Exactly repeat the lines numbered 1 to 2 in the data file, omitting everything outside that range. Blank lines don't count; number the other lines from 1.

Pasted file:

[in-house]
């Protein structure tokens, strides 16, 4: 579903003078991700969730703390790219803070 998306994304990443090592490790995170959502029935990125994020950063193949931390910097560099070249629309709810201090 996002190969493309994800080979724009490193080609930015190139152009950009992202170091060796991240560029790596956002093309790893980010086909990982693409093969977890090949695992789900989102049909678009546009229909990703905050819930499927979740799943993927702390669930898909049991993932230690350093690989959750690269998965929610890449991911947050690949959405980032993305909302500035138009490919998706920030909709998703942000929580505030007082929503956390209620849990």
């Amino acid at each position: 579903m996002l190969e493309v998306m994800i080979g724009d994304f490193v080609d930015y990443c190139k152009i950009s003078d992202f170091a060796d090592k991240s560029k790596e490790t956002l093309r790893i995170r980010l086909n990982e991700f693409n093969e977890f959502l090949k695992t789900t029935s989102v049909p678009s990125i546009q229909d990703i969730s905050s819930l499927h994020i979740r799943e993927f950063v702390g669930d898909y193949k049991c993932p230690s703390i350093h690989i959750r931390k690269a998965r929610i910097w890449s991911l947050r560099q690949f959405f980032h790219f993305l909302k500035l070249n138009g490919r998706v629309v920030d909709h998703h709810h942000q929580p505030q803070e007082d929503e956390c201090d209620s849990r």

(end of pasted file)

[in-house]
């Protein structure tokens, strides 16, 4: 579903003078991700969730703390790219803070 998306994304990443090592490790995170959502029935990125994020950063193949931390910097560099070249629309709810201090 996002190969493309994800080979724009490193080609930015190139152009950009992202170091060796991240560029790596956002093309790893980010086909990982693409093969977890090949695992789900989102049909678009546009229909990703905050819930499927979740799943993927702390669930898909049991993932230690350093690989959750690269998965929610890449991911947050690949959405980032993305909302500035138009490919998706920030909709998703942000929580505030007082929503956390209620849990």